BOOKS: John Brown Was A Slavery-Hatin’ Man

reynoldslarge_1.jpgOBIT MAG: A hundred and fifty years ago yesterday, John Brown rode to the gibbet. He wore a black hat, coat, and pants, white socks, and red slippers. Unlike the wrathful, wild-eyed intensity for which he had become famous, Brown’s demeanor was the same as it had been during his trial and imprisonment: unflappably calm, courteous, and even courageous. His composure belied the crimes for which he would forfeit his life: treason, insurrection, and first-degree murder. He walked to the center of the gallows, thanked his jailer for his warmth and hospitality, and waited quietly while his executioners placed a white hood over his head. He stood for 10 minutes while the swarms of soldiers guarding the execution took their places, and then the trap door snapped open beneath his feet, and down he fell. Debate over his fate raged then, and it has yet to stop. John Brown, fearsome scourge of slavery, remains by turns beneficent, cruel, puzzling – and a perfect embodiment of the question “when do the ends justify the means?” […]

From a young age, Brown opposed slavery. According to David S. Reynolds, author of John Brown: Abolitionist, on a trip when he was 12, Brown befriended a slave boy his age. He became enraged to see how the boy’s owner treated him, and later said it was the spark that caused him to declare “Eternal war” on slavery. However, it wasn’t until the 1850s, and the violent struggles over Kansas’ admittance to the Union as a free or slave state, that Brown gained national notoriety for his fervor. Most abolitionists at the time urged peaceful resistance, but Brown put his views into violent action. With several accomplices, he butchered five slave-state supporters with broadswords in retaliation for the sacking and burning of Lawrence, a free-state town.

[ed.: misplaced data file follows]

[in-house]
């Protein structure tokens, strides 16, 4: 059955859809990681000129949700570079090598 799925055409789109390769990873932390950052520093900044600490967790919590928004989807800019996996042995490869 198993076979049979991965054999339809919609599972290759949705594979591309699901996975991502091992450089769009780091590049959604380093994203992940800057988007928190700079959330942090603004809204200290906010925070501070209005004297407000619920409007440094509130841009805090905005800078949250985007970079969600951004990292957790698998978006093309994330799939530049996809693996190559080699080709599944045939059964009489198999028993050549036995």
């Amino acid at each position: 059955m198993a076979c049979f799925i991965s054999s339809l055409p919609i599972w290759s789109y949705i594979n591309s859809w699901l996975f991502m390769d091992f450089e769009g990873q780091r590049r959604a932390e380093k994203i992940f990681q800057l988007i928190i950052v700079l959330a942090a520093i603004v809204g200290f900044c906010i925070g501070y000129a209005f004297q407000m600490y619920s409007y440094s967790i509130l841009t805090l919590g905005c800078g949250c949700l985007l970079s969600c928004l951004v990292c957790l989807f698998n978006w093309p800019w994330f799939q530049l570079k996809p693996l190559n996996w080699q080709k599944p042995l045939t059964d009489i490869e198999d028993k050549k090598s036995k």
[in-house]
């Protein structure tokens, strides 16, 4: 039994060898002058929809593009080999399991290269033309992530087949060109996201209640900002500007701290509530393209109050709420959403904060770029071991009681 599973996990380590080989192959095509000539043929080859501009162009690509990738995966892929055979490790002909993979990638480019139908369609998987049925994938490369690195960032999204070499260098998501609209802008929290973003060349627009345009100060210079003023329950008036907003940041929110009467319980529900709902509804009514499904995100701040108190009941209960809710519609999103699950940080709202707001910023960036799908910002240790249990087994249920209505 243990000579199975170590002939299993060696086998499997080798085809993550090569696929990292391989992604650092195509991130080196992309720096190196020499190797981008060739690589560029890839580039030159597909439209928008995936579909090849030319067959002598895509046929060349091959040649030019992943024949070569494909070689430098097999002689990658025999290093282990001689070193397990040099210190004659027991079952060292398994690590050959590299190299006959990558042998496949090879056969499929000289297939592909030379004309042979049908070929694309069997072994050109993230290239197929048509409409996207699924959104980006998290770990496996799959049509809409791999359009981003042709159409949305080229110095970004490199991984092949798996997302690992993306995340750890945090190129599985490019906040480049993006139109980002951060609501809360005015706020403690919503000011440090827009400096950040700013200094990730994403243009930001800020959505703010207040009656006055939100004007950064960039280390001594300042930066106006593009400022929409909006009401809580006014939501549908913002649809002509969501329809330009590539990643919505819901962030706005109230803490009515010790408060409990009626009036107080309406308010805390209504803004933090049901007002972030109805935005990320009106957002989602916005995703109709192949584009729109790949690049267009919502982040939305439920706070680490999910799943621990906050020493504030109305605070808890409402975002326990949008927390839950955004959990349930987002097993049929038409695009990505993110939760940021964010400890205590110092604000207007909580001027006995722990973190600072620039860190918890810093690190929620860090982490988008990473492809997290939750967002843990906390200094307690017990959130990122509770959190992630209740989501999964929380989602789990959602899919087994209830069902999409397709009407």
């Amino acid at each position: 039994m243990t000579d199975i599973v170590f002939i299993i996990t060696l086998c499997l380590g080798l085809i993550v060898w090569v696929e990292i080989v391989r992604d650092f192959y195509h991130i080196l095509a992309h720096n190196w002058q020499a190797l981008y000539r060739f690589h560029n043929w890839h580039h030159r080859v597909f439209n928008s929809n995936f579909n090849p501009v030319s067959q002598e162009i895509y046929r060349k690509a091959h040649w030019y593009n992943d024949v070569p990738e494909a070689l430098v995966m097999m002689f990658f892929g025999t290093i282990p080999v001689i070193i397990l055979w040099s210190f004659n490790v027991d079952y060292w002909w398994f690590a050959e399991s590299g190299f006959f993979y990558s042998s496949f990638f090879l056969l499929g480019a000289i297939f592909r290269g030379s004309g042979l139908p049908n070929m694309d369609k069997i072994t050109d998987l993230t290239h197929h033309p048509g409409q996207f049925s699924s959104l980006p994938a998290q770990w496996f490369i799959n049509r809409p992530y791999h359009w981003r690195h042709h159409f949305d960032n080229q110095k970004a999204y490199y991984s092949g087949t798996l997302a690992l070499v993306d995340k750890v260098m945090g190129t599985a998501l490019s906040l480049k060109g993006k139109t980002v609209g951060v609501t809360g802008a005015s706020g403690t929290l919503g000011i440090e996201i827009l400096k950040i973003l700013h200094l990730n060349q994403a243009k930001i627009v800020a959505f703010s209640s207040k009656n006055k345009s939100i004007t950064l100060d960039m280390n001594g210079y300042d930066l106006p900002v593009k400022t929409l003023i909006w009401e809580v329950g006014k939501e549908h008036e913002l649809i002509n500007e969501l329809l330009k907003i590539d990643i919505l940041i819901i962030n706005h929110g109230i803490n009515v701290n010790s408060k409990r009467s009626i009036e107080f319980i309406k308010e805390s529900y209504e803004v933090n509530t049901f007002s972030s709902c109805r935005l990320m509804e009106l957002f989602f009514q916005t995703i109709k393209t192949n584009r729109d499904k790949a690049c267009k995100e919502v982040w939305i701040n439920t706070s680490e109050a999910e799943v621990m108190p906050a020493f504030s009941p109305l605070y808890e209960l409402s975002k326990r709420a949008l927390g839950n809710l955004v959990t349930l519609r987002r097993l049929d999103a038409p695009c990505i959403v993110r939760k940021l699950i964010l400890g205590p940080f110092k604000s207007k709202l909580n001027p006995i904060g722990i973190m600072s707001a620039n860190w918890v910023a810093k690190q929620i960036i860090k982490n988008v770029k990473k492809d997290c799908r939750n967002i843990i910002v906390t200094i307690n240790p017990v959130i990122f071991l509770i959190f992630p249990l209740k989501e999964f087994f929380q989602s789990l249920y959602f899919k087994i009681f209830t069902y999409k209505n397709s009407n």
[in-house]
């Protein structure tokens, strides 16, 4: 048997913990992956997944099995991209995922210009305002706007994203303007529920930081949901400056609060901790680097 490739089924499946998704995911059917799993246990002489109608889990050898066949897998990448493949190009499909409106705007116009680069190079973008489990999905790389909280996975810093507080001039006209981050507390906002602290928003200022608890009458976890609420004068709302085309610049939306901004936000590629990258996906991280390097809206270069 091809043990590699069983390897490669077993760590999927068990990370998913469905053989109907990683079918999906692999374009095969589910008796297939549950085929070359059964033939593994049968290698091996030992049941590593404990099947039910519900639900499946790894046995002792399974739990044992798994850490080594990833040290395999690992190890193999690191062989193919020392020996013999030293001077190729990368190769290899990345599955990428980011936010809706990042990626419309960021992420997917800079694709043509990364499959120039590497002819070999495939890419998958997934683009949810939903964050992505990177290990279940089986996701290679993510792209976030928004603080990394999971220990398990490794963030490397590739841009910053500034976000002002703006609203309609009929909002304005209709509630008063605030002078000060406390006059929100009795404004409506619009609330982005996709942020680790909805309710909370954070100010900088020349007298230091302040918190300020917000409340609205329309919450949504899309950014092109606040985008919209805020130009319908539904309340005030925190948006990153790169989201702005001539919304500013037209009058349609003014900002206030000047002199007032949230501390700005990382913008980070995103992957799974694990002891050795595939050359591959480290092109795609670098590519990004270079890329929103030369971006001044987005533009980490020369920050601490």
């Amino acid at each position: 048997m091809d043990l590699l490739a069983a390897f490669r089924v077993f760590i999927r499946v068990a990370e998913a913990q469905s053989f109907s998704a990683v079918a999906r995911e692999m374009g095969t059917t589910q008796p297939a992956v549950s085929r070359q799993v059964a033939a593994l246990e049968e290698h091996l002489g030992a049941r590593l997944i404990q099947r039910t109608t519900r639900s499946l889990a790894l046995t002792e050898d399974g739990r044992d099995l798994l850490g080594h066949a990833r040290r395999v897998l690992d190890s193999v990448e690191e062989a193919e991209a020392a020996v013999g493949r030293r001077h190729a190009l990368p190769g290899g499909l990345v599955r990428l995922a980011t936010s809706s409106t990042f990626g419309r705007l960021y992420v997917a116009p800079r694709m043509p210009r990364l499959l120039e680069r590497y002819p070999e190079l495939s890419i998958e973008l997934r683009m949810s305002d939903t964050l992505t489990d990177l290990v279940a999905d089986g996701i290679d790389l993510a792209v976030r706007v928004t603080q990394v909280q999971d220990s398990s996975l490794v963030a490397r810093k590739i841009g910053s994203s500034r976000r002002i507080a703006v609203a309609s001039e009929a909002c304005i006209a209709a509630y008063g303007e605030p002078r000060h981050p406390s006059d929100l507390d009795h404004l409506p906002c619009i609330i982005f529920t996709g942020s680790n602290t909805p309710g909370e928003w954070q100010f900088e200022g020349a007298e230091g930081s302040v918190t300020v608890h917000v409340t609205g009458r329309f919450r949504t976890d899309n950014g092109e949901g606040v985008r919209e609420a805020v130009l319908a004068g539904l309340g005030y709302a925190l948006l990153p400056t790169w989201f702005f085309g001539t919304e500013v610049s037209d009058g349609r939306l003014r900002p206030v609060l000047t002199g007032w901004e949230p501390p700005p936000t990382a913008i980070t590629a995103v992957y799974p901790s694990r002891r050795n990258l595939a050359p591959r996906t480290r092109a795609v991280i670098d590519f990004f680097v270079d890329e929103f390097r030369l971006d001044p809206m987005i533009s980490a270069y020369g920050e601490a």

After years of planning, Brown emerged again in October 1859 at Harper’s Ferry, Va., with pikes, rifles and pistols he had bought with money from prominent and wealthy Boston foes of slavery. He seized the federal armory, intending to arm and free slaves, for whom he wanted to establish a safe realm in the Appalachian mountains. But his attack failed and seven people were killed, changing completely the terms of battle and helping to bring about the Civil War. It is not surprising that in our time other extremists, like abortion clinic bomber John Burt, have claimed to act in Brown’s name, saying that their goals justified the violence they wrought. Others have compared Brown to the Unabomber and Osama bin Laden. And in the era of Khalid Shaikh Mohammed, soon to be on trial for planning the 9/11 attacks, John Brown’s legacy is as confusing as ever. He does not lie down easily. MORE

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